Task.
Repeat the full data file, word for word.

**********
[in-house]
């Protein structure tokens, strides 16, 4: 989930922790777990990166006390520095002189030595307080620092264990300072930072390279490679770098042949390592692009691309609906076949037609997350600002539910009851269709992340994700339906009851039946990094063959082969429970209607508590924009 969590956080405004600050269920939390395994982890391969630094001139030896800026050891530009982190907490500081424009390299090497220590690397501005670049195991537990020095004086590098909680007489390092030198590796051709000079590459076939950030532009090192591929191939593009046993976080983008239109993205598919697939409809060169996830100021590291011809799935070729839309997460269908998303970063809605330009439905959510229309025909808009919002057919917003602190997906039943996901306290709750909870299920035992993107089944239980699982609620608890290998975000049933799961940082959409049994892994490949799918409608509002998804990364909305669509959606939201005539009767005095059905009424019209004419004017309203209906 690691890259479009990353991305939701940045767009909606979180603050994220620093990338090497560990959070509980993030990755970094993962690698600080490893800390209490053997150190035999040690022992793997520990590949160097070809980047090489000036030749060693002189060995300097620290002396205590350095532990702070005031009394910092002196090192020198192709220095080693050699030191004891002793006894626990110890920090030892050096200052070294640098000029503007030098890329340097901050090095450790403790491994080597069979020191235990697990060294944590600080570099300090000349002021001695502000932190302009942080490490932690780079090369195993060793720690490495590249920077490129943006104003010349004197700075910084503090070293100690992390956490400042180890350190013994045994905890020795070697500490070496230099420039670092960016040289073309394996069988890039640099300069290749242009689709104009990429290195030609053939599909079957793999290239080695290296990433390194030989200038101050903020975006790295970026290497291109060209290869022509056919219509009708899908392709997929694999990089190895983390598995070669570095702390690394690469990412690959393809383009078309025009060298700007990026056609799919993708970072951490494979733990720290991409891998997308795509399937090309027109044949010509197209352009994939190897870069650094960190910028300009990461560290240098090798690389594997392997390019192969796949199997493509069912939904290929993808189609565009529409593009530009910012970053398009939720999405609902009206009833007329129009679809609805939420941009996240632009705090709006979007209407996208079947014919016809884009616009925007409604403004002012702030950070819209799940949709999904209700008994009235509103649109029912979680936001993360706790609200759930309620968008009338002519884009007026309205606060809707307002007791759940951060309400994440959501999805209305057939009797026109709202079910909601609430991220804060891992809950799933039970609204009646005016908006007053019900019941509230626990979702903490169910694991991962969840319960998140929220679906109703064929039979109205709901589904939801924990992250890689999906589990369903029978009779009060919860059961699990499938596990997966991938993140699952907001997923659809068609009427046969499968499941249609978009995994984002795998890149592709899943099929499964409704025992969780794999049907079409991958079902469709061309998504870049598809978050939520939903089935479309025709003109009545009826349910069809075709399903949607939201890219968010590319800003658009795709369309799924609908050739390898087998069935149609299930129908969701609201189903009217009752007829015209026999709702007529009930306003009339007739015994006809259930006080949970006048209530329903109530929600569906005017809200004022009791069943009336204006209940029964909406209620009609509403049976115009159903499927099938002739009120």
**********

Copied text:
[in-house]
């Protein structure tokens, strides 16, 4: 989930922790777990990166006390520095002189030595307080620092264990300072930072390279490679770098042949390592692009691309609906076949037609997350600002539910009851269709992340994700339906009851039946990094063959082969429970209607508590924009 969590956080405004600050269920939390395994982890391969630094001139030896800026050891530009982190907490500081424009390299090497220590690397501005670049195991537990020095004086590098909680007489390092030198590796051709000079590459076939950030532009090192591929191939593009046993976080983008239109993205598919697939409809060169996830100021590291011809799935070729839309997460269908998303970063809605330009439905959510229309025909808009919002057919917003602190997906039943996901306290709750909870299920035992993107089944239980699982609620608890290998975000049933799961940082959409049994892994490949799918409608509002998804990364909305669509959606939201005539009767005095059905009424019209004419004017309203209906 690691890259479009990353991305939701940045767009909606979180603050994220620093990338090497560990959070509980993030990755970094993962690698600080490893800390209490053997150190035999040690022992793997520990590949160097070809980047090489000036030749060693002189060995300097620290002396205590350095532990702070005031009394910092002196090192020198192709220095080693050699030191004891002793006894626990110890920090030892050096200052070294640098000029503007030098890329340097901050090095450790403790491994080597069979020191235990697990060294944590600080570099300090000349002021001695502000932190302009942080490490932690780079090369195993060793720690490495590249920077490129943006104003010349004197700075910084503090070293100690992390956490400042180890350190013994045994905890020795070697500490070496230099420039670092960016040289073309394996069988890039640099300069290749242009689709104009990429290195030609053939599909079957793999290239080695290296990433390194030989200038101050903020975006790295970026290497291109060209290869022509056919219509009708899908392709997929694999990089190895983390598995070669570095702390690394690469990412690959393809383009078309025009060298700007990026056609799919993708970072951490494979733990720290991409891998997308795509399937090309027109044949010509197209352009994939190897870069650094960190910028300009990461560290240098090798690389594997392997390019192969796949199997493509069912939904290929993808189609565009529409593009530009910012970053398009939720999405609902009206009833007329129009679809609805939420941009996240632009705090709006979007209407996208079947014919016809884009616009925007409604403004002012702030950070819209799940949709999904209700008994009235509103649109029912979680936001993360706790609200759930309620968008009338002519884009007026309205606060809707307002007791759940951060309400994440959501999805209305057939009797026109709202079910909601609430991220804060891992809950799933039970609204009646005016908006007053019900019941509230626990979702903490169910694991991962969840319960998140929220679906109703064929039979109205709901589904939801924990992250890689999906589990369903029978009779009060919860059961699990499938596990997966991938993140699952907001997923659809068609009427046969499968499941249609978009995994984002795998890149592709899943099929499964409704025992969780794999049907079409991958079902469709061309998504870049598809978050939520939903089935479309025709003109009545009826349910069809075709399903949607939201890219968010590319800003658009795709369309799924609908050739390898087998069935149609299930129908969701609201189903009217009752007829015209026999709702007529009930306003009339007739015994006809259930006080949970006048209530329903109530929600569906005017809200004022009791069943009336204006209940029964909406209620009609509403049976115009159903499927099938002739009120």